Taken together, these dynamics are like those that led to the ‘quiet quitting’ movement among employees that gained prominence in 2022. The buzzword was new, but the catalyst for the phenomenon was not. As the Harvard Business Review put it, “In the face of persistent and inescapable stressors, people often respond by simply giving up.”

Historically, this was called learned helplessness, where people simply gave up when confronted by what appears to be an unwinnable situation. However, according to that HBR piece, recent research suggests that “passivity is our default hardwired response to prolonged adversity”. In other words, giving up isn’t learned; it’s activated. This insight into the human mind might be somewhat distressing, but as marketers we know that if we want to persuade people, we need to understand their motivations. The good news is that the brain is quite flexible, and even passivity can be deactivated.

To do this, we need to develop systemic fixes that improve the online experience. This includes devising strategies that empower individuals by acknowledging their perspectives and concerns. Education can play a vital role, but it should be focused on the benefits of proactively managing your data privacy. Change won’t come from data alone, as marketers must appeal to people’s emotions as well as the potential harms they’re avoiding. Knowledge isn’t only power, it’s freedom.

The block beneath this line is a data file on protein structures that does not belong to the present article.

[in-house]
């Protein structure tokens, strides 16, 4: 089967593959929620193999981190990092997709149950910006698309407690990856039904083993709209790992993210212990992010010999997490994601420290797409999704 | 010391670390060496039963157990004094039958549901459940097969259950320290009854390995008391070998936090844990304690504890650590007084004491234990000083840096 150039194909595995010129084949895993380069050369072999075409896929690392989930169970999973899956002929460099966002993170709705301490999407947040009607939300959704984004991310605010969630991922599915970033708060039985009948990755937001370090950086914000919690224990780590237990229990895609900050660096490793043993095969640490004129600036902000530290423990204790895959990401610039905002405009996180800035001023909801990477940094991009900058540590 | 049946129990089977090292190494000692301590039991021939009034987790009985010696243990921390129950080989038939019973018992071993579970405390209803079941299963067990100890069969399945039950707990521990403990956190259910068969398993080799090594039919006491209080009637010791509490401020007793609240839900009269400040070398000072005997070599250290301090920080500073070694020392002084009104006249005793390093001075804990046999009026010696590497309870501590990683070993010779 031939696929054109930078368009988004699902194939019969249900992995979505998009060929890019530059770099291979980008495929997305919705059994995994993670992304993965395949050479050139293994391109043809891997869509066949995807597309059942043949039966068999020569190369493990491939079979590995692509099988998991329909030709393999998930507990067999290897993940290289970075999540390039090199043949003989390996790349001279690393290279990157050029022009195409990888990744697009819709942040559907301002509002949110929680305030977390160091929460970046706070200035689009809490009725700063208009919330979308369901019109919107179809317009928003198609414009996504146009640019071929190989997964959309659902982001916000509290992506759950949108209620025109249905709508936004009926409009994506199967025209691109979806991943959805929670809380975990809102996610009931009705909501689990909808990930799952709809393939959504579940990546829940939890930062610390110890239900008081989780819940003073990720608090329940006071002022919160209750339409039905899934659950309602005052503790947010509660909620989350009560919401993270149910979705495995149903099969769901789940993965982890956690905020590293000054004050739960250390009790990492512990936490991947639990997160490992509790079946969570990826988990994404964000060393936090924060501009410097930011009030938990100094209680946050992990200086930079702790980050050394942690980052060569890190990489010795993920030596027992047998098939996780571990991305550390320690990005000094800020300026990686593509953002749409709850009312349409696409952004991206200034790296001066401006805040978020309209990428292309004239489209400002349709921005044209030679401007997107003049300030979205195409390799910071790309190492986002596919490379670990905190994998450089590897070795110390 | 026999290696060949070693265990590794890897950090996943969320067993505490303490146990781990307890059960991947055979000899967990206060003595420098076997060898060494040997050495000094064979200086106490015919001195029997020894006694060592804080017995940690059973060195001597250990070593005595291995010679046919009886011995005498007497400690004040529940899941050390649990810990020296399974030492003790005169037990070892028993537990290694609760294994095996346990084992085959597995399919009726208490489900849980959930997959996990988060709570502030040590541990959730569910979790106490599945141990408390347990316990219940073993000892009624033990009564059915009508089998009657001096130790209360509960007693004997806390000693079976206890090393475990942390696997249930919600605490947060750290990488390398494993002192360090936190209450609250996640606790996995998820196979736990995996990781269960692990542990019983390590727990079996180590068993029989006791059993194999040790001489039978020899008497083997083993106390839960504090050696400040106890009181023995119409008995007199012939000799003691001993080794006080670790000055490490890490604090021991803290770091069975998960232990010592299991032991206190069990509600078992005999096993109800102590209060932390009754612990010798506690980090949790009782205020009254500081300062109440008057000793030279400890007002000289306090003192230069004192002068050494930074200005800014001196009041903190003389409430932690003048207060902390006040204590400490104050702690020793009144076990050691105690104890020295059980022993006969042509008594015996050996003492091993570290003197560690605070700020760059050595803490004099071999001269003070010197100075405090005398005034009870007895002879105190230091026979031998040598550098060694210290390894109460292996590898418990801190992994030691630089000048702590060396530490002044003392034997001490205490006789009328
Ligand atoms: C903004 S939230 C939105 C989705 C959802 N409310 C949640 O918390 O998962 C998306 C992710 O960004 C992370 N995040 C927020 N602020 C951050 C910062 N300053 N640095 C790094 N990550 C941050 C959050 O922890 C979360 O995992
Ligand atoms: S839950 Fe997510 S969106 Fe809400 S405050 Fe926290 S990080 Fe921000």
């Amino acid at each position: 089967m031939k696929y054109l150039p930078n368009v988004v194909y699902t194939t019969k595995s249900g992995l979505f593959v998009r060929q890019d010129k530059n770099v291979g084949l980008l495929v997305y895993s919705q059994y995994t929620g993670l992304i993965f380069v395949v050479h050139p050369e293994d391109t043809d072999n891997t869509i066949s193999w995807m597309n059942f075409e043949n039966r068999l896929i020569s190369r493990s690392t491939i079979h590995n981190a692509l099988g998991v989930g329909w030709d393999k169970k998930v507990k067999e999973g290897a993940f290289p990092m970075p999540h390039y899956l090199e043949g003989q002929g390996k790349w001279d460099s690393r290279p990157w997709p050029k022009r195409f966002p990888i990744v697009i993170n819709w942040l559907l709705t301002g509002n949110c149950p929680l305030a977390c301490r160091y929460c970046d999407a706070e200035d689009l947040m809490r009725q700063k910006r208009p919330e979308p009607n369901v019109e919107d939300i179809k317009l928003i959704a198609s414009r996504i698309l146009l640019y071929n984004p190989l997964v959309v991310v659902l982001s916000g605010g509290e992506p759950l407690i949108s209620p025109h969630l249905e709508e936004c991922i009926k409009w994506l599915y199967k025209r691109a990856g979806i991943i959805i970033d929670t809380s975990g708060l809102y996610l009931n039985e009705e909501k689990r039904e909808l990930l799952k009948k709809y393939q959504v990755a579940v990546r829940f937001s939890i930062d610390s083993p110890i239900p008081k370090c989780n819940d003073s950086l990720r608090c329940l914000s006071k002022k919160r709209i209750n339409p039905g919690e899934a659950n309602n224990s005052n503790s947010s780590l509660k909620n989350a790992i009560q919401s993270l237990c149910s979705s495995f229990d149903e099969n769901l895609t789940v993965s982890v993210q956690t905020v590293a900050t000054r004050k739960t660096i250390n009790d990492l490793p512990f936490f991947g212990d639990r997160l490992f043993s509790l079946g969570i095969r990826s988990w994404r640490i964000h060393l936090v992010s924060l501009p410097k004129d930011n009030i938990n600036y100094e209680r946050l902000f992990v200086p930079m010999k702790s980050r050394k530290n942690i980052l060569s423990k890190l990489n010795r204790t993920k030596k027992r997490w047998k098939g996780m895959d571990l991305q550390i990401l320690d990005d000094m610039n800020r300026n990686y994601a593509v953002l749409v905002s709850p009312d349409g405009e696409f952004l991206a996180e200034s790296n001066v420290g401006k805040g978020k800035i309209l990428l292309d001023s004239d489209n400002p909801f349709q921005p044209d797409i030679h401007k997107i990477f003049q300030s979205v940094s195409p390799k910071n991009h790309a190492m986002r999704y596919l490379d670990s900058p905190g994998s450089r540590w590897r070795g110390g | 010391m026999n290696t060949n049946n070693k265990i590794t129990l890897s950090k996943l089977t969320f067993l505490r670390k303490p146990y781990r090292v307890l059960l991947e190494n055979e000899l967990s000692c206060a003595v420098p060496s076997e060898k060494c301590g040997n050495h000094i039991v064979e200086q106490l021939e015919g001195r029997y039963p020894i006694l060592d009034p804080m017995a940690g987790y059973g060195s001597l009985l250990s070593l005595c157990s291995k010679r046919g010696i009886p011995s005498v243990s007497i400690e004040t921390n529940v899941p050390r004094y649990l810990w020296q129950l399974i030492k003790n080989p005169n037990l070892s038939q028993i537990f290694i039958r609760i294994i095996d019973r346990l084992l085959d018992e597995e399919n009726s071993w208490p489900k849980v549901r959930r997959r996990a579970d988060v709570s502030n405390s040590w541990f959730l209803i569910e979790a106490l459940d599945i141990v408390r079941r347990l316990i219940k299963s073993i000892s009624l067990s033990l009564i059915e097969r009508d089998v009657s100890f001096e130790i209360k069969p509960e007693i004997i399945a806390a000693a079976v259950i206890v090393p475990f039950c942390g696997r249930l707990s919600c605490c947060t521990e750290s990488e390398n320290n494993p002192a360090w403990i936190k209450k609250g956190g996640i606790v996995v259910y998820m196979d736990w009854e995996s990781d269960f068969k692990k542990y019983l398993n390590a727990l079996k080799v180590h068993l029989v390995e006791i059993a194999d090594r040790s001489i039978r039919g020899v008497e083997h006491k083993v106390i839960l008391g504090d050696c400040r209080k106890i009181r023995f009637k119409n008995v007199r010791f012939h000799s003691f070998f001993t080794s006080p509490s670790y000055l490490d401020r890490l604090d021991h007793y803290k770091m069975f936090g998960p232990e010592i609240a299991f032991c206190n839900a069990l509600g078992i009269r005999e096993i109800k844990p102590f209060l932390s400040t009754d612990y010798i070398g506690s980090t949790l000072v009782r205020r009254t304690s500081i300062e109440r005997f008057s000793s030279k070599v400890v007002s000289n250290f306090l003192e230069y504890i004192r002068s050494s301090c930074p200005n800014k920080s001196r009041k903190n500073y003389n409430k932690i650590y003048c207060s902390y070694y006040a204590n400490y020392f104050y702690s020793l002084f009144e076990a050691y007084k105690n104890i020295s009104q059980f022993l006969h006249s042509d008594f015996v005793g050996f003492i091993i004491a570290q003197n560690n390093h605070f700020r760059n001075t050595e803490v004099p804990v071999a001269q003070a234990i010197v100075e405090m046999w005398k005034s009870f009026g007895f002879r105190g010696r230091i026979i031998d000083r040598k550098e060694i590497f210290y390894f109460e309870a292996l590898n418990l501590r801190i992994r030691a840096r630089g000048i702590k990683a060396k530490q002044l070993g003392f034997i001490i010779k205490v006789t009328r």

Designing better systems

The marketing industry must develop improved ways for users to proactively manage their privacy. Rather than resorting to dark patterns to push for data collection consent, we can instead adopt ethical design thinking, which prioritizes the needs of the user at the core of the experience. This requires us to emphasize transparency, ease of use, memorability, satisfaction, and focus, leading to immediate positive results and fostering sustainable, long-term growth.

In this paradigm, privacy teams need to play a leading role, and they must be fully integrated with the rest of the company and collaborate throughout the process. Currently, privacy teams are often kept separate from other key job functions, which view them as barriers to innovation because of their cautious approach. This perception is often only reinforced by addressing privacy professionals as ‘privacy’ rather than by their names, implying an overly restrictive role.

The goal for every brand and marketer should be privacy by design, seamlessly integrating privacy into products, services, and system designs by default. This requires alignment across the entire organization.

While being cautious is the responsibility of privacy professionals, their effectiveness would improve significantly if they were treated as team members rather than referees. Integrating privacy teams into the workflow of every marketing organization ensures privacy compliance for brands, but also fosters better human connections and collaboration, leading to innovative solutions that safeguard both the brand and its customers.

Brand Strategy Privacy Threads